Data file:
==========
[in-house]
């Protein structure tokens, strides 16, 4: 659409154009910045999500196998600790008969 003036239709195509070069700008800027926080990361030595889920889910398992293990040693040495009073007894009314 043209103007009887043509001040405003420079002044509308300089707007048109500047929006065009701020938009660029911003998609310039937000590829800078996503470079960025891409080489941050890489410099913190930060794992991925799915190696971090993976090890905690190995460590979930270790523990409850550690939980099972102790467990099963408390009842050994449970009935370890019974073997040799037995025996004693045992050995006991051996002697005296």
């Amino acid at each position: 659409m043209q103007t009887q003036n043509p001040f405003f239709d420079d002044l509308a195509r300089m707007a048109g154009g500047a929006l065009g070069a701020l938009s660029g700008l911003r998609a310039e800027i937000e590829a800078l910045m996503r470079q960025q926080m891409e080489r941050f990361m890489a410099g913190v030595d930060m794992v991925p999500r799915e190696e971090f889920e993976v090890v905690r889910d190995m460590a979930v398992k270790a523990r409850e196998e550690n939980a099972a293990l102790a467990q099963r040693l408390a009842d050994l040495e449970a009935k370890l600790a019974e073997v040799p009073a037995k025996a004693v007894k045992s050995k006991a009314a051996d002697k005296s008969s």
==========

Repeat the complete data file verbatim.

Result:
[in-house]
């Protein structure tokens, strides 16, 4: 659409154009910045999500196998600790008969 003036239709195509070069700008800027926080990361030595889920889910398992293990040693040495009073007894009314 043209103007009887043509001040405003420079002044509308300089707007048109500047929006065009701020938009660029911003998609310039937000590829800078996503470079960025891409080489941050890489410099913190930060794992991925799915190696971090993976090890905690190995460590979930270790523990409850550690939980099972102790467990099963408390009842050994449970009935370890019974073997040799037995025996004693045992050995006991051996002697005296």
């Amino acid at each position: 659409m043209q103007t009887q003036n043509p001040f405003f239709d420079d002044l509308a195509r300089m707007a048109g154009g500047a929006l065009g070069a701020l938009s660029g700008l911003r998609a310039e800027i937000e590829a800078l910045m996503r470079q960025q926080m891409e080489r941050f990361m890489a410099g913190v030595d930060m794992v991925p999500r799915e190696e971090f889920e993976v090890v905690r889910d190995m460590a979930v398992k270790a523990r409850e196998e550690n939980a099972a293990l102790a467990q099963r040693l408390a009842d050994l040495e449970a009935k370890l600790a019974e073997v040799p009073a037995k025996a004693v007894k045992s050995k006991a009314a051996d002697k005296s008969s």